Exercise and Heart Disease

Exercise and Heart Disease

Exercise reduces body weight, reduces the risk of getting diabetes, lowers blood pressure and keeps the arteries of the heart in tip-top condition.

There are three important parts to exercise. This is duration (how long), intensity (how fast), and frequency (how often). Although all parts are important, the good news is that low intensity workouts can be beneficial if done for enough time and on a regular basis.

The average 70 kg person burns about 110 calories whether he runs or walks a mile but it would take longer time to cover that distance by walking. The American College of Sport Medicine recommends burning a 1000 calories a week through exercise.

Exercise does not need to be done in one setting but can be done in intervals. Integrating exercise into a regular work routine can be helpful (eg. Taking the bus/MRT one stop prior to your destination. Parking your car further away from the exits. Taking the elevator to a level below your destination and walking up the stairs for the rest)

Numerous studies have shown exercise and its benefit on heart health. In the 1990s, the Honolulu Heart Study looked at older men aged above 70 with the oldest person aged 93. They found that men who walked more had a 50% less chance of developing heart disease than men who were sedentary. Another recent study done in the United Kingdom showed that people who cycled or walked to work also were less likely to suffer a heart attack or stroke then those who took public transport or drove.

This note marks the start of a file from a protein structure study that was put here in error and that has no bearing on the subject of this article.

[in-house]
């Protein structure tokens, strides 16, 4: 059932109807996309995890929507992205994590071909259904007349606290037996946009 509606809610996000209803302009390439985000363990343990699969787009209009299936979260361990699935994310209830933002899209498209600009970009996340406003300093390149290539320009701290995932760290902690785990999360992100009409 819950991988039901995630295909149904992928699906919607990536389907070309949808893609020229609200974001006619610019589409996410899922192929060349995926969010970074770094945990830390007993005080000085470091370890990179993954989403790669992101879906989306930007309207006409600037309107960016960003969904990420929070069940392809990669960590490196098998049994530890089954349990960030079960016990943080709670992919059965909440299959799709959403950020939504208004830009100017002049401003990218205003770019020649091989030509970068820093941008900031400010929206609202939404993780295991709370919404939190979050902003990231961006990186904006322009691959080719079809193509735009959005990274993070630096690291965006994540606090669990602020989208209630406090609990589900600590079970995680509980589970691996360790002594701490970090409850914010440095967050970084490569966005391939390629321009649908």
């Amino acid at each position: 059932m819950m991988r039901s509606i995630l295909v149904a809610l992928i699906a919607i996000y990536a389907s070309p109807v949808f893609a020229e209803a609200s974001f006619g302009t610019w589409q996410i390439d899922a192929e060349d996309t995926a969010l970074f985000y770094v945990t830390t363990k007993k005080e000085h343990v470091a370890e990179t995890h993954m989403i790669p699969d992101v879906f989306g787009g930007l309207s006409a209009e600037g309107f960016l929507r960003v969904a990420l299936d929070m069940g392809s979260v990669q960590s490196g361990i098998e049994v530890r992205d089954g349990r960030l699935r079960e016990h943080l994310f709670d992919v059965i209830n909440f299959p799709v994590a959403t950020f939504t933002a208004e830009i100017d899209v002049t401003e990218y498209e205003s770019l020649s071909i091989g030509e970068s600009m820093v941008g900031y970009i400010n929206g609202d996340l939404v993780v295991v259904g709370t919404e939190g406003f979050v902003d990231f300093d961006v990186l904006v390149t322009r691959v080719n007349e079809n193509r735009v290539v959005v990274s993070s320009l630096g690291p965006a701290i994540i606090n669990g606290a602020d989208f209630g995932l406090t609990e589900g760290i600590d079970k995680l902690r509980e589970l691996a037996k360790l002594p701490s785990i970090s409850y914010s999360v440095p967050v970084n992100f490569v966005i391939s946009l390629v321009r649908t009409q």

Facts From The British Heart Foundation

  • Only 3 out of 10 people do enough exercise but 8 out of 10 think they do
  • 10,000 steps equals about 5 miles
  • Most of us only walk 4500 steps a day
  • In 1975, we walked 255 miles a year, in 2007, 192 miles
  • If present habits continue, by 2010, one in four people will not fit in a standard office chair
  • 37% of coronary heart disease deaths are related to inactivity, compared to 19% related to smoking


This is a small device that measures your steps. This can be useful in tracking your activity level and can act as a motivation to increase your physical exercise. A good goal to achieve would be to walk about 10,000 steps per day. This should be done by increasing the number of steps by 500 every week until this goal is reached.

Who is Exercise For?

The simple answer is that exercise is for everyone. In particular, people who have heart disease can reduce their risk of a recurrence by exercising. Persons who are overweight can also benefit. For patients with diabetes, exercise has been shown to reduce both risk of kidney and heart complications and result in an increased lifespan. Please check with your doctors first if exercise is safe for you.